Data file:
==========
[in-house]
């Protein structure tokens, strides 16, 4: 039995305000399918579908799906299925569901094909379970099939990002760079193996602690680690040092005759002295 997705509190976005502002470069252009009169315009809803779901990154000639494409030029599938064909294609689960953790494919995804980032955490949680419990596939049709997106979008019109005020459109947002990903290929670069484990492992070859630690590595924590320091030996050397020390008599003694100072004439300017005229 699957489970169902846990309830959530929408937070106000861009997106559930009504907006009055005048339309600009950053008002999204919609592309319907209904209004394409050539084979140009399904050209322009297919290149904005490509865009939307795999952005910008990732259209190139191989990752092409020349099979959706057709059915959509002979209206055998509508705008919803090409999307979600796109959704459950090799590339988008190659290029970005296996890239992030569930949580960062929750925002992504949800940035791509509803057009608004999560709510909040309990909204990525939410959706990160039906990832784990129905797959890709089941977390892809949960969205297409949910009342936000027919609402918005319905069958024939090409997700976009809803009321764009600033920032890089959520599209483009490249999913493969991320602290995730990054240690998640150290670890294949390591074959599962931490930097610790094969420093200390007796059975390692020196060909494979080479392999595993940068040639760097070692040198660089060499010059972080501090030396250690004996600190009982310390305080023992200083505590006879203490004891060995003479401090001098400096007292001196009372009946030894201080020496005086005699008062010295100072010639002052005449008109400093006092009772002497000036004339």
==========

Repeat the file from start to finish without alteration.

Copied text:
[in-house]
């Protein structure tokens, strides 16, 4: 039995305000399918579908799906299925569901094909379970099939990002760079193996602690680690040092005759002295 997705509190976005502002470069252009009169315009809803779901990154000639494409030029599938064909294609689960953790494919995804980032955490949680419990596939049709997106979008019109005020459109947002990903290929670069484990492992070859630690590595924590320091030996050397020390008599003694100072004439300017005229 699957489970169902846990309830959530929408937070106000861009997106559930009504907006009055005048339309600009950053008002999204919609592309319907209904209004394409050539084979140009399904050209322009297919290149904005490509865009939307795999952005910008990732259209190139191989990752092409020349099979959706057709059915959509002979209206055998509508705008919803090409999307979600796109959704459950090799590339988008190659290029970005296996890239992030569930949580960062929750925002992504949800940035791509509803057009608004999560709510909040309990909204990525939410959706990160039906990832784990129905797959890709089941977390892809949960969205297409949910009342936000027919609402918005319905069958024939090409997700976009809803009321764009600033920032890089959520599209483009490249999913493969991320602290995730990054240690998640150290670890294949390591074959599962931490930097610790094969420093200390007796059975390692020196060909494979080479392999595993940068040639760097070692040198660089060499010059972080501090030396250690004996600190009982310390305080023992200083505590006879203490004891060995003479401090001098400096007292001196009372009946030894201080020496005086005699008062010295100072010639002052005449008109400093006092009772002497000036004339």